Contributor Post Created with Sketch. Where Are Europe’s Ubers and Airbnbs?

 

The differences between American and European high-impact startup culture — with very different results — are always of great interest to me. I love these Wall Street Journal graphics comparing the EU vs. US:

uber1-e1480949497144

uber2

Here is an interesting bit of self analysis from a Croatian member of the European Parliament. It starts with an anecdote about an entrepreneur frustrated by the slow funding process from an EU investment committee:

It was interesting to hear the question asked by a young innovator who cannot understand why the project approval process lasts so long. It took almost two years from the moment he came up with his idea until the moment when funds for realization of the project were approved from Horizon 2020. The Commission, of course, has the answer ready – European citizens’ money is concerned and before the funds are approved the project must go through the evaluation and approval process, and that takes time, but no more than 90 days. 90 days for each step and so until the idea begins to realize in Europe, somewhere on the other side of the world (in the Silicon Valley, for example) someone has already started production although he came up with the idea only a few months before.

When we look at the example of the Silicon Valley we ask ourselves: Why is everyone there? What makes it a special ecosystem which attracts innovations and start-ups? The answers are to be found in the following: 1. People – talents who want to succeed in technology; 2. Knowledge: the best universities: Stanford, Berkeley, UCSF; 3. State institutions encouraging innovation: NASA, DARPA, National Institute of Health; 4. Corporate innovation centres; 5. Availability of venture capital; 6. Open access to the broad market (USA); 7. Competition and intensive cooperation through knowledge and ideas; 8. Self-confidence (somewhat arrogant) – the attitude that there is no problem which a small group of smart people cannot solve; 9. Intellectual curiosity; and 10. The wish to share ideas in order to come up with new ones.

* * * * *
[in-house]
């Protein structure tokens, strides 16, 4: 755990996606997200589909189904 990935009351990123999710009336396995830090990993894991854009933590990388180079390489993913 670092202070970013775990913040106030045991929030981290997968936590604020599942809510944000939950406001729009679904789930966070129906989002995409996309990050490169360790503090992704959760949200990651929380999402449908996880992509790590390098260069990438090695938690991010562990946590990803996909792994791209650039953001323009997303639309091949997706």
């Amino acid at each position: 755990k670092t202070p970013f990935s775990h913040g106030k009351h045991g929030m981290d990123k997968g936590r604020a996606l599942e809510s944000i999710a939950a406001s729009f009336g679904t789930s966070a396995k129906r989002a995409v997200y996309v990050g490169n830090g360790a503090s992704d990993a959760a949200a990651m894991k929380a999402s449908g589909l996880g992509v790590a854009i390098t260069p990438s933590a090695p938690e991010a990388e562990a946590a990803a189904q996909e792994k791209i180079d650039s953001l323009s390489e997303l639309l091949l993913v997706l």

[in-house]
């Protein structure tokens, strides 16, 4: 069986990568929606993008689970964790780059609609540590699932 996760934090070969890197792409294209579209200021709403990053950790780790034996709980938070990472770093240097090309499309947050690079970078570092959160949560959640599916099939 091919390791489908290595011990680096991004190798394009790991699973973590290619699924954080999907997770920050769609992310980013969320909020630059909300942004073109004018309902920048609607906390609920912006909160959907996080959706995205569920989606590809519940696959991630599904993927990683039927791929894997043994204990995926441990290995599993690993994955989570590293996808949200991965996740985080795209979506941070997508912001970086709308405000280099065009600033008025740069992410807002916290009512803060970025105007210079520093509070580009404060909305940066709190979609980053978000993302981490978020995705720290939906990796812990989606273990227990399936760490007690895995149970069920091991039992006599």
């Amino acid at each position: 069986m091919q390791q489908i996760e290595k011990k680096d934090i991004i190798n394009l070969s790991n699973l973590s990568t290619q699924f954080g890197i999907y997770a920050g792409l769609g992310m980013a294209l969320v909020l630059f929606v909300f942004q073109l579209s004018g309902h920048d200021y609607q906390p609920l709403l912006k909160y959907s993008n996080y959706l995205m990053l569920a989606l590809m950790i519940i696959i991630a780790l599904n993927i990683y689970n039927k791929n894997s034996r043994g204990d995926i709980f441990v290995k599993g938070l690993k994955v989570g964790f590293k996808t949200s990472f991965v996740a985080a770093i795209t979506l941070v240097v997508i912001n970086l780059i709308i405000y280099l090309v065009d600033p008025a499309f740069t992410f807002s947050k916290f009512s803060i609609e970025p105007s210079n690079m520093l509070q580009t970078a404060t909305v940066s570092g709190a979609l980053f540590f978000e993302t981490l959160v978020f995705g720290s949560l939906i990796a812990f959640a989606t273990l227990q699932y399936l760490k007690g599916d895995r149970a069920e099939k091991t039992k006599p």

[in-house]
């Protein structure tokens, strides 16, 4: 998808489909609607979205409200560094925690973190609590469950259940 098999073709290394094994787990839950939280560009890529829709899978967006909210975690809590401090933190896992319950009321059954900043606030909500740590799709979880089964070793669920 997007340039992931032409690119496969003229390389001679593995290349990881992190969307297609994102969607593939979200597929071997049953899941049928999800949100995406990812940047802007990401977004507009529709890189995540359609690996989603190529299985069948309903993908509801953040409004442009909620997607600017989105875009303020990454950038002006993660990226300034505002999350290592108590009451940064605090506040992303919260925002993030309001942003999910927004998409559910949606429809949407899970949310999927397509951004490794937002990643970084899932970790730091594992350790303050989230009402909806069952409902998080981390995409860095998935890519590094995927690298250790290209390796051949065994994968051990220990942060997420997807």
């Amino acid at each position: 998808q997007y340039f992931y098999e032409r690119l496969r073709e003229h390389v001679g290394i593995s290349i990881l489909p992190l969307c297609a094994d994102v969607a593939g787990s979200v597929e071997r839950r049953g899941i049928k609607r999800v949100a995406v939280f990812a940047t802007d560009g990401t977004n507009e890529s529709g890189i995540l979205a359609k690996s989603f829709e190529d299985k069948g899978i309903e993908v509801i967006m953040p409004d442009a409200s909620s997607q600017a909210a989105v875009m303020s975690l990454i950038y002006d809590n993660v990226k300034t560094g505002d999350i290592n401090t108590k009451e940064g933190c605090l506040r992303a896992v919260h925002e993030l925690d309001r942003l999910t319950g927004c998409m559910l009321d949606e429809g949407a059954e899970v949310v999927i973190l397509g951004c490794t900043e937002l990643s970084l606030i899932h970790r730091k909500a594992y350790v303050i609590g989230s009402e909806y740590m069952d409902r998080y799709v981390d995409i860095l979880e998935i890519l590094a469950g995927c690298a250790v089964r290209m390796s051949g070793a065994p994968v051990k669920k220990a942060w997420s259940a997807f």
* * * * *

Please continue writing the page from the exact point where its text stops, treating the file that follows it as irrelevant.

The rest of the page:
This is then followed by some hugger-mugger about how Europe needs to find its own path via lots of “contentedness” and “investment.” Not much about removing barriers, or cultural differences — all things mentioned by many other, non-governmental observers.

There are 8 comments.

  1. Arahant Member

    Here is to American arrogance (#8)!

    • #1
    • December 5, 2016, at 10:27 AM PST
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  2. Old Bathos Member

    The Euro hyper-regulatory mindset thinks of itself as the embodiment of the cooperative ideal as opposed to the supposed West West outlook of Americans. In point of fact, the hyper-regulators have it backwards. What happens in Silicon Valley is the rapid formation of highly cooperative voluntary undertakings involving talent, innovation and capital. The hyper-regulators interpose themselves between the innovator and the cooperative process and thus restrict, delay and inhibit the cooperative ethos they claim to protect.

    • #2
    • December 5, 2016, at 10:37 AM PST
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  3. Ford Penney Inactive

    As has been discussed here several times… in a hyper regulated socialist society the goal is to maintain general economic stability and technological breakthroughs are anathema to government control and stability.

    The only reason these countries even have 21st century tech is because they allow others to take all the risks so they can only use the benefits.

    • #3
    • December 5, 2016, at 11:42 AM PST
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  4. Hartmann von Aue Member